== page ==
No one likes getting bitten by mosquitoes. They’re a nuisance and their bites can be itchy and extremely irritating–enough to ruin any outdoor barbecue or picnic. There’s also the risk of the West Nile Virus that has sprung up all over the country in recent years (those most at risk are the elderly, young children or people with compromised immune systems).
However, the most serious danger by far has nothing to do with the West Nile Virus but instead is posed by the pesticides we use to keep the mosquitoes away. And while you likely don’t have much control over the community-wide fogging geared at reducing mosquitoes (other than running indoors and making sure all your windows are tightly shut), you do have control over the pesticides you use personally.
Most insect repellants out there are loaded with toxic chemicals, including the pesticide DEET, which is so poisonous that even the Environmental Protection Agency says you should wash it off your skin when you return indoors, avoid breathing it in and not spray it directly on your face. Think about it–if this chemical can kill mosquitoes, it can likely do some harm to other life forms too.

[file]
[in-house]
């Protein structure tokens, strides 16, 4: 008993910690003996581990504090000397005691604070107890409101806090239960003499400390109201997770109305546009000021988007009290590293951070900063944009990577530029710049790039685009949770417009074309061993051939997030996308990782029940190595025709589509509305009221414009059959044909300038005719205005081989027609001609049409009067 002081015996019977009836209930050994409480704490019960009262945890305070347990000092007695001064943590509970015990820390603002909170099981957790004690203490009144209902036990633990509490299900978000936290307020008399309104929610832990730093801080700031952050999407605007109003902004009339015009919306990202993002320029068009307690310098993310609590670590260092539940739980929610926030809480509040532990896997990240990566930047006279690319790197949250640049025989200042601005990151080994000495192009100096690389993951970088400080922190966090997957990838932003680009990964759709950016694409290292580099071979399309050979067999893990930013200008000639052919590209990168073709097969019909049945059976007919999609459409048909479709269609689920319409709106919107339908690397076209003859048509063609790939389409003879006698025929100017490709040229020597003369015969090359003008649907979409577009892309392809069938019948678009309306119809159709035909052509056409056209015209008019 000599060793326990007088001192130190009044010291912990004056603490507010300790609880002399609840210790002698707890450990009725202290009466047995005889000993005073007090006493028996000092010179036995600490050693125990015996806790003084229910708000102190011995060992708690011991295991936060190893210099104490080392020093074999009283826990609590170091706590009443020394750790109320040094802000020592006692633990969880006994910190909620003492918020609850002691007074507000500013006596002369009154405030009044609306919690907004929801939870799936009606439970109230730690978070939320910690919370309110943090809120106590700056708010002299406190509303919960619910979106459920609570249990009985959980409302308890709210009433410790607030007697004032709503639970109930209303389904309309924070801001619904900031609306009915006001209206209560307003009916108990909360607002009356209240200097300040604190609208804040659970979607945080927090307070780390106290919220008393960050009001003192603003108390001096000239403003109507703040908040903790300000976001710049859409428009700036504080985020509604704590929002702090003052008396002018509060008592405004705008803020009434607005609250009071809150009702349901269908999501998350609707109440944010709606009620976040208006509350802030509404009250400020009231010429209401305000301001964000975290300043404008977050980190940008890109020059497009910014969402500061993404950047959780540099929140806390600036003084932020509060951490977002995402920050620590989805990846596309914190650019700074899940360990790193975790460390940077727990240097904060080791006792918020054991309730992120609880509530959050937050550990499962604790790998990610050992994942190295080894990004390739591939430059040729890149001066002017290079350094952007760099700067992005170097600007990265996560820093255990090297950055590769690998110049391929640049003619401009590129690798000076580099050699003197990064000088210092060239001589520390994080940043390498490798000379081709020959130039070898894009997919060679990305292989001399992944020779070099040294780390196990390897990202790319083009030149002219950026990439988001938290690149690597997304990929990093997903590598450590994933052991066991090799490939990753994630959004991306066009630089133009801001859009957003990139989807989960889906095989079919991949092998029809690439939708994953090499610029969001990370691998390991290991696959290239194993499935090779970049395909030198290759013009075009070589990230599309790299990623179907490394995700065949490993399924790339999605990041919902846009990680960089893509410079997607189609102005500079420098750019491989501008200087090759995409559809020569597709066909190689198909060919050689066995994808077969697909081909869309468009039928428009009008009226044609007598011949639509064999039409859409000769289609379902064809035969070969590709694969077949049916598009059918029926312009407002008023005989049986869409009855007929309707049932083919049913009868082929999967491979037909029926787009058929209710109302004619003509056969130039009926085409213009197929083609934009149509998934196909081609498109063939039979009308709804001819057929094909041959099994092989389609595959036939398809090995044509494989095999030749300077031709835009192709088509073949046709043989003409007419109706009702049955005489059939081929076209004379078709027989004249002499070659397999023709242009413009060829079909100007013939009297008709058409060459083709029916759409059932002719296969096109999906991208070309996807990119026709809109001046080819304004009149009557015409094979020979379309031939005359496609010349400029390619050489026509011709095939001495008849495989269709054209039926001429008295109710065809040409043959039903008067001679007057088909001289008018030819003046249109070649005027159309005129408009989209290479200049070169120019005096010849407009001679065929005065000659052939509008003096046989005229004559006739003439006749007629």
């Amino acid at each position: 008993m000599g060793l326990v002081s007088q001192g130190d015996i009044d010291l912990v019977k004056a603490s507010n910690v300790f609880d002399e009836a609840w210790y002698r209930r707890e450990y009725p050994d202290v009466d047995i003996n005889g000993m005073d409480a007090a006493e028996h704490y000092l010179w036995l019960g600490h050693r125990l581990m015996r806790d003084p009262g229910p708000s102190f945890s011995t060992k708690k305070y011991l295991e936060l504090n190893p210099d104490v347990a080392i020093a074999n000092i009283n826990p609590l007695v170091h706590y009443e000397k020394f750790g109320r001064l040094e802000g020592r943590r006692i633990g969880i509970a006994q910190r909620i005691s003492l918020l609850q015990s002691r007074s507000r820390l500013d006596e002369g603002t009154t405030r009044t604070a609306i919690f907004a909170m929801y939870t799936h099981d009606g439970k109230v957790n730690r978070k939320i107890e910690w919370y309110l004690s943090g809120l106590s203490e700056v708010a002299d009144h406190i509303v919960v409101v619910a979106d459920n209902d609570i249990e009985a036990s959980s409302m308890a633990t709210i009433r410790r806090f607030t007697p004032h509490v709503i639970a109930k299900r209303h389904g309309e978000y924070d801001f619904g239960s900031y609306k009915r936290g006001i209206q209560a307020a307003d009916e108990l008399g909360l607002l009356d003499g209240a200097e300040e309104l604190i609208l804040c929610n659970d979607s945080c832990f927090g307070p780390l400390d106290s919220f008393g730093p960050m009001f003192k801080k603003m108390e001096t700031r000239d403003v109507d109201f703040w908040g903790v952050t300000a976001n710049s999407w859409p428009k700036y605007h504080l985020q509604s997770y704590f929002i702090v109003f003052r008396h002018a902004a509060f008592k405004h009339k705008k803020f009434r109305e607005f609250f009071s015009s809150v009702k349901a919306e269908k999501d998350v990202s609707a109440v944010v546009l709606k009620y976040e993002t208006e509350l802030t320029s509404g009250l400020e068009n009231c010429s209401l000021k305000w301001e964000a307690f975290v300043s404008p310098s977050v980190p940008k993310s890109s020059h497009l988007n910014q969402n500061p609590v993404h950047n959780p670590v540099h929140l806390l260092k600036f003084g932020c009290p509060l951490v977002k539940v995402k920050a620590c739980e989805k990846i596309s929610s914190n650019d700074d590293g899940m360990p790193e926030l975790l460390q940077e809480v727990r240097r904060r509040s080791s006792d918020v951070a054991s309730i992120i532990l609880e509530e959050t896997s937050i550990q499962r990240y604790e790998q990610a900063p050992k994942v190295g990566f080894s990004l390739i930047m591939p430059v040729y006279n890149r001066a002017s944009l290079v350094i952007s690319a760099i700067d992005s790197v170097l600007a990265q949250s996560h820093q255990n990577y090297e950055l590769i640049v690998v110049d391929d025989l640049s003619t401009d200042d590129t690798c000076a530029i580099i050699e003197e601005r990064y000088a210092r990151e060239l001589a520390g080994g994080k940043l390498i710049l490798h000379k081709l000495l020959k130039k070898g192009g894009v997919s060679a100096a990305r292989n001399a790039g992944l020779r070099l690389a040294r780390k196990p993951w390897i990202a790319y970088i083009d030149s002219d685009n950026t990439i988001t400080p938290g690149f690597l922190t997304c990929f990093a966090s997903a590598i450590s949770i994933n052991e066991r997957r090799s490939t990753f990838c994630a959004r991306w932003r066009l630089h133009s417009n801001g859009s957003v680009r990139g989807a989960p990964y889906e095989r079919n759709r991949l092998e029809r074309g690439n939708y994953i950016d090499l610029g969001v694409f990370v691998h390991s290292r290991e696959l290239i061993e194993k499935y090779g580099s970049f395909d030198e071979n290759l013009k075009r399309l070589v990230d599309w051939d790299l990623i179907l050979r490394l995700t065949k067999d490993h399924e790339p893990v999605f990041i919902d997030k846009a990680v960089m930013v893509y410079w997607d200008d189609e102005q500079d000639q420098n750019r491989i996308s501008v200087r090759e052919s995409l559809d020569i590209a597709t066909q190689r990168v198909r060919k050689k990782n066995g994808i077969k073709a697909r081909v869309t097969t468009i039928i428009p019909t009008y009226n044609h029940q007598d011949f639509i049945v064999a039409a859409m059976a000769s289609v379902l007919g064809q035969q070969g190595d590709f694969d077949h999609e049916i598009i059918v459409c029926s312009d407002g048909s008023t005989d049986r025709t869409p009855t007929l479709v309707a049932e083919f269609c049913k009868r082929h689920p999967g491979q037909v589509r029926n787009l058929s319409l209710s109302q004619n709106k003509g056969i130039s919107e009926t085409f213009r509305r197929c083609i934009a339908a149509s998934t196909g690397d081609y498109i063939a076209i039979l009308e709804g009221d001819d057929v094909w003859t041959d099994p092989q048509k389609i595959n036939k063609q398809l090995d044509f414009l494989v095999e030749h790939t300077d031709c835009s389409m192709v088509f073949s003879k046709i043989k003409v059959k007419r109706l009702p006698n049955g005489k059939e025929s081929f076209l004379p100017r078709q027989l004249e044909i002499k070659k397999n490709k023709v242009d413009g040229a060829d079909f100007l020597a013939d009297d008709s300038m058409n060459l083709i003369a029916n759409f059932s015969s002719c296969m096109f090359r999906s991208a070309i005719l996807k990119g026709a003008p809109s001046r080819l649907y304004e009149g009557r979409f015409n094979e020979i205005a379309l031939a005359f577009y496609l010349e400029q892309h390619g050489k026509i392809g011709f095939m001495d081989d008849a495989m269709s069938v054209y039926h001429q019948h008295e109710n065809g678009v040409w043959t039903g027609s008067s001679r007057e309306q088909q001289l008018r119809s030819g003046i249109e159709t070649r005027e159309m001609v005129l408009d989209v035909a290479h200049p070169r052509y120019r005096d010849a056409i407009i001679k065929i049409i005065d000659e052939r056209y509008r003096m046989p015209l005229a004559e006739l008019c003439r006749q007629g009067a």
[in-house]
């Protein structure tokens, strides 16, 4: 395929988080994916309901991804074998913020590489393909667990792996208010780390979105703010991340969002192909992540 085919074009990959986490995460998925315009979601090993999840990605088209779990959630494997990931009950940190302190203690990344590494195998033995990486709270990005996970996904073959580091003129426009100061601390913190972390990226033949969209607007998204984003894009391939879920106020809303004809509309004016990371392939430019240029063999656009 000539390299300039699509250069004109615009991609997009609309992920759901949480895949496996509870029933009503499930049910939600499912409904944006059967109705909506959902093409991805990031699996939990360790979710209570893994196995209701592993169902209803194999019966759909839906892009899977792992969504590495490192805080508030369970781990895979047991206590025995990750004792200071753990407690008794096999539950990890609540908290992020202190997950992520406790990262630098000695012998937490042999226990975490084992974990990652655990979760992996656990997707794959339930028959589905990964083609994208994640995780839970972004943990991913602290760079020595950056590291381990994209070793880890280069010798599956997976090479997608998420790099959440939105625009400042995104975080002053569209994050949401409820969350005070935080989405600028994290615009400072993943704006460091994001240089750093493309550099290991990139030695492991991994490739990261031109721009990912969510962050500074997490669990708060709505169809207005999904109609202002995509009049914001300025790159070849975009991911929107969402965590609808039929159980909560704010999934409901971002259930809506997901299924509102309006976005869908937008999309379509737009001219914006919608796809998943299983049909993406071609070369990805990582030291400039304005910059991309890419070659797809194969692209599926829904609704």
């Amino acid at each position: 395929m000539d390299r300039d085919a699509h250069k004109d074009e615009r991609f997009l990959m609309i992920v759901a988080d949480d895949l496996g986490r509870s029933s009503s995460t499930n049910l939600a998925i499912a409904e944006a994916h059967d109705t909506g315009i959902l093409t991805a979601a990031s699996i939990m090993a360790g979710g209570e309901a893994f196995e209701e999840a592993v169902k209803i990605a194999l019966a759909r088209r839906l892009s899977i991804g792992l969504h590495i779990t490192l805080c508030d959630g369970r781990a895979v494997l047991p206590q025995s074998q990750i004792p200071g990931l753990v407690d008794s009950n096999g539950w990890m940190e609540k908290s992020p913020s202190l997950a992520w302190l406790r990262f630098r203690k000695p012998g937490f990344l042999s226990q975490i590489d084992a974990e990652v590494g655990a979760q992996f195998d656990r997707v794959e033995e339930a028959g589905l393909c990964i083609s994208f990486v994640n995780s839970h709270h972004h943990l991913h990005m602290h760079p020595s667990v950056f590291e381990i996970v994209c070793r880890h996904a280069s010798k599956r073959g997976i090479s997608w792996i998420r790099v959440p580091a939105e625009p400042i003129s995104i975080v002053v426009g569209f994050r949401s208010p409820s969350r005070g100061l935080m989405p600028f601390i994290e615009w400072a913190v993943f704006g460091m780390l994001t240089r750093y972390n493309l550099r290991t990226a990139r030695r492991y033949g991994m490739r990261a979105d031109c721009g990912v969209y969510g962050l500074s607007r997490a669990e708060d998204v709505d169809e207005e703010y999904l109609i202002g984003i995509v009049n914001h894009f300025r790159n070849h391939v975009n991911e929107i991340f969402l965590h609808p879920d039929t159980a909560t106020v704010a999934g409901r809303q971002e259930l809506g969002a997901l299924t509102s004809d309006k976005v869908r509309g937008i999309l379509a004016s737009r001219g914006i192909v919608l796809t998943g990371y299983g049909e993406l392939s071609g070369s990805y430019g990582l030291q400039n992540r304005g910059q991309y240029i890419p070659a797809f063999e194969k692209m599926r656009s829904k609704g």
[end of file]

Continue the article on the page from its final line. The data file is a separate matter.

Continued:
The good news is that there are natural alternatives out there that can keep mosquitoes away while keeping you safe. One is neem-based Outdoor Botanical Gel. It’s made from an organic blend of neem leaf extract, aloe vera base (to soothe bites you already have!), neem oil, citronella and geraniol so it’s actually good for your skin–and, unlike DEET, it’s safe for the whole family–even infants and children. You may also be able to find other varieties in health food stores, but be sure to read the label to be sure they’re truly chemical-free.
You can find out more by a simple web search under “neem”. Other natural repellants include Cinnamon oil which is inexpensive and even smells great. Other common essential oils, such as catnip, have shown similar promise in fighting off mosquitoes as well.
Other tips to keep mosquitoes away while still enjoying the outdoors this summer include:
- Staying indoors from dusk to dawn, the peak mosquito biting hours.
- Wearing long sleeves, pants and socks when possible.